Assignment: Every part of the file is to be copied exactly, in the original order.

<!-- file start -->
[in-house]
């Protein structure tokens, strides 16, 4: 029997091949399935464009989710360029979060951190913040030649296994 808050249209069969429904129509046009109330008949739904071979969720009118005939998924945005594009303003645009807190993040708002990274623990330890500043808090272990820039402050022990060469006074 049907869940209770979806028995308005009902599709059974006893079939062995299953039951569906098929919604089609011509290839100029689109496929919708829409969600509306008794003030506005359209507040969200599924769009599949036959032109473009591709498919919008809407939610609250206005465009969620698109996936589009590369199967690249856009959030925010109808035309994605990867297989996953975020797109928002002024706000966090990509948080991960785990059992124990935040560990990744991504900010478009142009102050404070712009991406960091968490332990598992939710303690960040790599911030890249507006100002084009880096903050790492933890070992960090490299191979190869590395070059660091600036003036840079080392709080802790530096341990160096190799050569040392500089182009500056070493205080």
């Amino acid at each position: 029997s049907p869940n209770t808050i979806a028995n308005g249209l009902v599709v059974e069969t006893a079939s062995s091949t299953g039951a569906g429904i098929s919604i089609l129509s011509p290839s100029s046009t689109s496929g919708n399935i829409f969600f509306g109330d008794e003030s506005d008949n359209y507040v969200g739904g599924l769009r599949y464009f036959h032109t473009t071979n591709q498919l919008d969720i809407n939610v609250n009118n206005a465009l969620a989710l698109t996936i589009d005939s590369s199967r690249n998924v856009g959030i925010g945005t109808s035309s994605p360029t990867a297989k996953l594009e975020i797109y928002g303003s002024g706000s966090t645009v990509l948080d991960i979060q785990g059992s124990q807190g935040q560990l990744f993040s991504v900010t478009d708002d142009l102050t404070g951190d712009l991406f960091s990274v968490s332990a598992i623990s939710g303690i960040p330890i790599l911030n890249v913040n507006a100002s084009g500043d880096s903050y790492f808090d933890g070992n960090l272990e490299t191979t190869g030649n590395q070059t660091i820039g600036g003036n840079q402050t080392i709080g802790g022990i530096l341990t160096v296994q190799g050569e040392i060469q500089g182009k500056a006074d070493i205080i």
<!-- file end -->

[in-house]
């Protein structure tokens, strides 16, 4: 029997091949399935464009989710360029979060951190913040030649296994 808050249209069969429904129509046009109330008949739904071979969720009118005939998924945005594009303003645009807190993040708002990274623990330890500043808090272990820039402050022990060469006074 049907869940209770979806028995308005009902599709059974006893079939062995299953039951569906098929919604089609011509290839100029689109496929919708829409969600509306008794003030506005359209507040969200599924769009599949036959032109473009591709498919919008809407939610609250206005465009969620698109996936589009590369199967690249856009959030925010109808035309994605990867297989996953975020797109928002002024706000966090990509948080991960785990059992124990935040560990990744991504900010478009142009102050404070712009991406960091968490332990598992939710303690960040790599911030890249507006100002084009880096903050790492933890070992960090490299191979190869590395070059660091600036003036840079080392709080802790530096341990160096190799050569040392500089182009500056070493205080």
């Amino acid at each position: 029997s049907p869940n209770t808050i979806a028995n308005g249209l009902v599709v059974e069969t006893a079939s062995s091949t299953g039951a569906g429904i098929s919604i089609l129509s011509p290839s100029s046009t689109s496929g919708n399935i829409f969600f509306g109330d008794e003030s506005d008949n359209y507040v969200g739904g599924l769009r599949y464009f036959h032109t473009t071979n591709q498919l919008d969720i809407n939610v609250n009118n206005a465009l969620a989710l698109t996936i589009d005939s590369s199967r690249n998924v856009g959030i925010g945005t109808s035309s994605p360029t990867a297989k996953l594009e975020i797109y928002g303003s002024g706000s966090t645009v990509l948080d991960i979060q785990g059992s124990q807190g935040q560990l990744f993040s991504v900010t478009d708002d142009l102050t404070g951190d712009l991406f960091s990274v968490s332990a598992i623990s939710g303690i960040p330890i790599l911030n890249v913040n507006a100002s084009g500043d880096s903050y790492f808090d933890g070992n960090l272990e490299t191979t190869g030649n590395q070059t660091i820039g600036g003036n840079q402050t080392i709080g802790g022990i530096l341990t160096v296994q190799g050569e040392i060469q500089g182009k500056a006074d070493i205080i």